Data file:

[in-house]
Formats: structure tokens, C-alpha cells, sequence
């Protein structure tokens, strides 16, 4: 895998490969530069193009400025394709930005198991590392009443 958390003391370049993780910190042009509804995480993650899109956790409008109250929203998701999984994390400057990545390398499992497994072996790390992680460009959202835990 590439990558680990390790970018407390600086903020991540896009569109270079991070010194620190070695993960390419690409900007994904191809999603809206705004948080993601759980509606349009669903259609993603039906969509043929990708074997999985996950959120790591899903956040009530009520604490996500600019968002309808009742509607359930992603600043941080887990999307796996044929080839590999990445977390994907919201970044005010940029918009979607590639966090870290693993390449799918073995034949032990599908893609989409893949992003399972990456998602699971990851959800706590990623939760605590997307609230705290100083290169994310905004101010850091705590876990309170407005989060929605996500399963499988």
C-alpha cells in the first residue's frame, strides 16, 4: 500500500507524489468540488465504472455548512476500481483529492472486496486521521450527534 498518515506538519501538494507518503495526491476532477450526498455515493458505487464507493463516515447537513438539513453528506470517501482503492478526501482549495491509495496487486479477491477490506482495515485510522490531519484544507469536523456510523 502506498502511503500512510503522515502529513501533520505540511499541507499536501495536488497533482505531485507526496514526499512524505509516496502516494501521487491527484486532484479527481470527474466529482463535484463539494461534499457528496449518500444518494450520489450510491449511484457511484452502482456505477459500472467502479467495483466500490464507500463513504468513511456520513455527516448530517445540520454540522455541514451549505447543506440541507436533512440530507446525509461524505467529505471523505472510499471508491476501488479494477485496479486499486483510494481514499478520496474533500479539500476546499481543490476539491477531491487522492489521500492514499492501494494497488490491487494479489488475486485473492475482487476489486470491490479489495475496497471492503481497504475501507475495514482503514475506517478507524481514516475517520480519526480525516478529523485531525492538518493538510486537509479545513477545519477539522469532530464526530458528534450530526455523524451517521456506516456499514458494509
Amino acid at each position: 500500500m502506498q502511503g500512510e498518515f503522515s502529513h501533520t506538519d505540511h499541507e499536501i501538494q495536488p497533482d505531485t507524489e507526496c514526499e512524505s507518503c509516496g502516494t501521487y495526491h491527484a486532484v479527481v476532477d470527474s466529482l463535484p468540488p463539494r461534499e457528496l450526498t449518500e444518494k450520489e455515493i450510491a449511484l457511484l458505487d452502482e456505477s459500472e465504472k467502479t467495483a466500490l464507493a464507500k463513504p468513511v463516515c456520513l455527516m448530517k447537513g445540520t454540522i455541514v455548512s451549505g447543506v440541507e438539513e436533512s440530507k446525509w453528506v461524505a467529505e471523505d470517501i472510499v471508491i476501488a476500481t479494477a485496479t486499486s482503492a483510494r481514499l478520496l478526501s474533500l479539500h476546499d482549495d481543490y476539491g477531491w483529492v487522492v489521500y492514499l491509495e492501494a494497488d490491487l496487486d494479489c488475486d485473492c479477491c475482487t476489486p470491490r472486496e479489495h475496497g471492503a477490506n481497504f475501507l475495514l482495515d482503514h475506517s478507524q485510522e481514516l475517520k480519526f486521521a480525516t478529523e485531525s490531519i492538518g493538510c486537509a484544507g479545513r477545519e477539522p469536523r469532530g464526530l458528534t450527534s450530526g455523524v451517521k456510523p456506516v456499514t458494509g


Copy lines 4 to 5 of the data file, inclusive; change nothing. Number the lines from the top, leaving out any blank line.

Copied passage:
C-alpha cells in the first residue's frame, strides 16, 4: 500500500507524489468540488465504472455548512476500481483529492472486496486521521450527534 498518515506538519501538494507518503495526491476532477450526498455515493458505487464507493463516515447537513438539513453528506470517501482503492478526501482549495491509495496487486479477491477490506482495515485510522490531519484544507469536523456510523 502506498502511503500512510503522515502529513501533520505540511499541507499536501495536488497533482505531485507526496514526499512524505509516496502516494501521487491527484486532484479527481470527474466529482463535484463539494461534499457528496449518500444518494450520489450510491449511484457511484452502482456505477459500472467502479467495483466500490464507500463513504468513511456520513455527516448530517445540520454540522455541514451549505447543506440541507436533512440530507446525509461524505467529505471523505472510499471508491476501488479494477485496479486499486483510494481514499478520496474533500479539500476546499481543490476539491477531491487522492489521500492514499492501494494497488490491487494479489488475486485473492475482487476489486470491490479489495475496497471492503481497504475501507475495514482503514475506517478507524481514516475517520480519526480525516478529523485531525492538518493538510486537509479545513477545519477539522469532530464526530458528534450530526455523524451517521456506516456499514458494509
Amino acid at each position: 500500500m502506498q502511503g500512510e498518515f503522515s502529513h501533520t506538519d505540511h499541507e499536501i501538494q495536488p497533482d505531485t507524489e507526496c514526499e512524505s507518503c509516496g502516494t501521487y495526491h491527484a486532484v479527481v476532477d470527474s466529482l463535484p468540488p463539494r461534499e457528496l450526498t449518500e444518494k450520489e455515493i450510491a449511484l457511484l458505487d452502482e456505477s459500472e465504472k467502479t467495483a466500490l464507493a464507500k463513504p468513511v463516515c456520513l455527516m448530517k447537513g445540520t454540522i455541514v455548512s451549505g447543506v440541507e438539513e436533512s440530507k446525509w453528506v461524505a467529505e471523505d470517501i472510499v471508491i476501488a476500481t479494477a485496479t486499486s482503492a483510494r481514499l478520496l478526501s474533500l479539500h476546499d482549495d481543490y476539491g477531491w483529492v487522492v489521500y492514499l491509495e492501494a494497488d490491487l496487486d494479489c488475486d485473492c479477491c475482487t476489486p470491490r472486496e479489495h475496497g471492503a477490506n481497504f475501507l475495514l482495515d482503514h475506517s478507524q485510522e481514516l475517520k480519526f486521521a480525516t478529523e485531525s490531519i492538518g493538510c486537509a484544507g479545513r477545519e477539522p469536523r469532530g464526530l458528534t450527534s450530526g455523524v451517521k456510523p456506516v456499514t458494509g